Thank You, Body, for Checking Out (& the Intelligence of our Nervous System)

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It might sound surprising or confusing to read “thank your body for checking out, for dissociating, for numbing out the moment, for forgetting, for blocking, and even for pleasing.” But, in life threatening situations — which is qualified by a person’s unique response to a unique life-threatening-feeling situation — this is our body’s way, our nervous system’s way, of making not only our sense-of-self check out but also to downsize our defenses to appear less tempting to a predator.

Let me back up and stress that what feels like trauma to me (my unique response to what I interpret as a life threatening situation) might be “no biggie” to you. And vice versa. What matters is how a person internalizes a situation and how her body and nervous system responds. Unfortunately, our culture has historically victim shamed and blamed, ultimately dismissing people who deserve compassion, support and many times, legal help.

I started writing this post after finding myself repeatedly finding it helps for people to understand their coping mechanisms of checking out as a part of their healing journey from various traumas. Checking out or dissociating isn’t caused by a defect of character or “laziness” or “apathy.” Checking out or shutting down doesn’t mean people deserve whatever happens. It’s actually a way to shield oneself from a life threatening situation. Instead of blaming themselves, by exploring the psycho-education of nervous system science, and how the body’s reptilian defense system sends the body into immobilization as a way to protect itself from further harm, explains how the body serves us in an instinctual way. This is the “freeze” or “shutdown” you might have heard about before. So that’s why I say, “thank your body.”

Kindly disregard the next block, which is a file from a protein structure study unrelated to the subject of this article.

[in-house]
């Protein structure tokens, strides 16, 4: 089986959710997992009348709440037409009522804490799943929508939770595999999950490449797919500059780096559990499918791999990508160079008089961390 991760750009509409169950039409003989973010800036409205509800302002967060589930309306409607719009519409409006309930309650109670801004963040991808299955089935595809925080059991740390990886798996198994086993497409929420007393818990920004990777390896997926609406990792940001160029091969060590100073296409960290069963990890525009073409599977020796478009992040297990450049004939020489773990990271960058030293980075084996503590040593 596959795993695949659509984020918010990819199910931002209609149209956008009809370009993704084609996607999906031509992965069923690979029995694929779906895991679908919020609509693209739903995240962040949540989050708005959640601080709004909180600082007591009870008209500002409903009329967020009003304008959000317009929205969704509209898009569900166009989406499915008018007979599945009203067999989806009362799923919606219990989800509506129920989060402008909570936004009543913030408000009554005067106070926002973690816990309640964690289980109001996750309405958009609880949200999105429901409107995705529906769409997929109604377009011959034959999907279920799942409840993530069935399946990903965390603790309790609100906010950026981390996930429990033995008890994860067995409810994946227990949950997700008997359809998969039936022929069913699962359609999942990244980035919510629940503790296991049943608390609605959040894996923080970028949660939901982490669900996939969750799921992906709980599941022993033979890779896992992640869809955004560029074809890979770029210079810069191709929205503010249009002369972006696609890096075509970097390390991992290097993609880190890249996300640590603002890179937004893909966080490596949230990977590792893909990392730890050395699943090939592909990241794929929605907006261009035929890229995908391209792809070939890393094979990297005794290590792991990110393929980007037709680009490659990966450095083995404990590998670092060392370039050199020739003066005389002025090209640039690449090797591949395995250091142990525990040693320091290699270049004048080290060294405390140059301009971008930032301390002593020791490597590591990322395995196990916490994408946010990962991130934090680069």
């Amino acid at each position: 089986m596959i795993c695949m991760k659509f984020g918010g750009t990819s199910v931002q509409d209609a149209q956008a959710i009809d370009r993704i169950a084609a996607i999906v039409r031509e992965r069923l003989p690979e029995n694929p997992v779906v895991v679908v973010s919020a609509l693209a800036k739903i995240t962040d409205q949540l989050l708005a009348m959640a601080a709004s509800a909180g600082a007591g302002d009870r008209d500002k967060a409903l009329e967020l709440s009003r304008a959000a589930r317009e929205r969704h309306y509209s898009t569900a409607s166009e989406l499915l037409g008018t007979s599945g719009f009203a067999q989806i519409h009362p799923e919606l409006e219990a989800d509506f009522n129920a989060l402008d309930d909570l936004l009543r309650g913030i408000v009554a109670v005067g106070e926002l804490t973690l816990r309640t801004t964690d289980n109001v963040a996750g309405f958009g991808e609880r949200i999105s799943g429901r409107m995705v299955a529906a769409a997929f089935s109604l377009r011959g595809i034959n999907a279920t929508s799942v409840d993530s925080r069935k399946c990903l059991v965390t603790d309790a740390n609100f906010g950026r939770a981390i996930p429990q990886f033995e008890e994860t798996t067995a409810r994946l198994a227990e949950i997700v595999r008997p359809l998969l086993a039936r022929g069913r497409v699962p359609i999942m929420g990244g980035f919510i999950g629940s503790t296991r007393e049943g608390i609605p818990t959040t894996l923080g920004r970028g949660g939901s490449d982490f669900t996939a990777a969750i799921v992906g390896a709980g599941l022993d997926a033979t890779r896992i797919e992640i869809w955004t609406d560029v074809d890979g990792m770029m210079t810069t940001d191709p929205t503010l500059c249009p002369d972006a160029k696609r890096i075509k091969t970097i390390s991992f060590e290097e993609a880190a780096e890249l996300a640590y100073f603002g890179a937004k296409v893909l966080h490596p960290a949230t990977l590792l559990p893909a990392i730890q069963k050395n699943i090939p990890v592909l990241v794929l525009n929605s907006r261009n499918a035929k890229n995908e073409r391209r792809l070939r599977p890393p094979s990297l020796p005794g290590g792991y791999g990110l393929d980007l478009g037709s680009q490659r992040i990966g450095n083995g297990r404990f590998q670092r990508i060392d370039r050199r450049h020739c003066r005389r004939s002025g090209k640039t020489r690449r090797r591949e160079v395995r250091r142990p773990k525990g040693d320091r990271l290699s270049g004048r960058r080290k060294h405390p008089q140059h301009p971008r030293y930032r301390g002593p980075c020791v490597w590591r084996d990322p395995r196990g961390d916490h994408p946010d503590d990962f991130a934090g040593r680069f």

Thanking your body doesn’t soothe or resolve the situation, and that’s not the point; However, it is a way to practice building a compassionate dialogue with your body as well as shedding some of the shame often associated with not being able to fight back.

Survivors are shamed and blamed because they didn’t mobilise, fight and make an effort. That’s a misunderstanding. It’s a poorly informed explanation because the body goes into that state and they can’t move. The theory had traction because it gave survivors feelings of validation. Survival was really an expression of the heroic nature of our body in trying to save us. Sometimes it goes into a state in which we can’t move, but the objective is to raise our pain thresholds and to make us appear to be less viable to the predator. Within the legal system, there’s been a lot of issues when a person hasn’t fought off a predator. And I think this is being poorly informed about how bodies respond. ~ Stephen Porges, TheGuardian.com

If the subject matter of this blog brings up specific memories, thoughts, unexplainable feelings or sensations for you, it’s important to not only a) get support surrounding any trauma you or loved ones might have experienced but also b) begin to get curious about the intelligence that resides in your body through some nervous system science. Contact me if you’d like to talk about therapeutic support, and/or check out the resources below.

Book Resources:

One of my favorite easy-to-digest books is Stephen Porges The Pocket Guide to the Polyvagal Theory.

Also, The Body Keeps the Score by Bessel van der Kolk.

Online Resources:

Polyvagal Theory Applied – Moving from Fight or Flight to Social Engagement for Sustainable Living - podcast

Polyvagal Theory in Practice - PVT explained in practice

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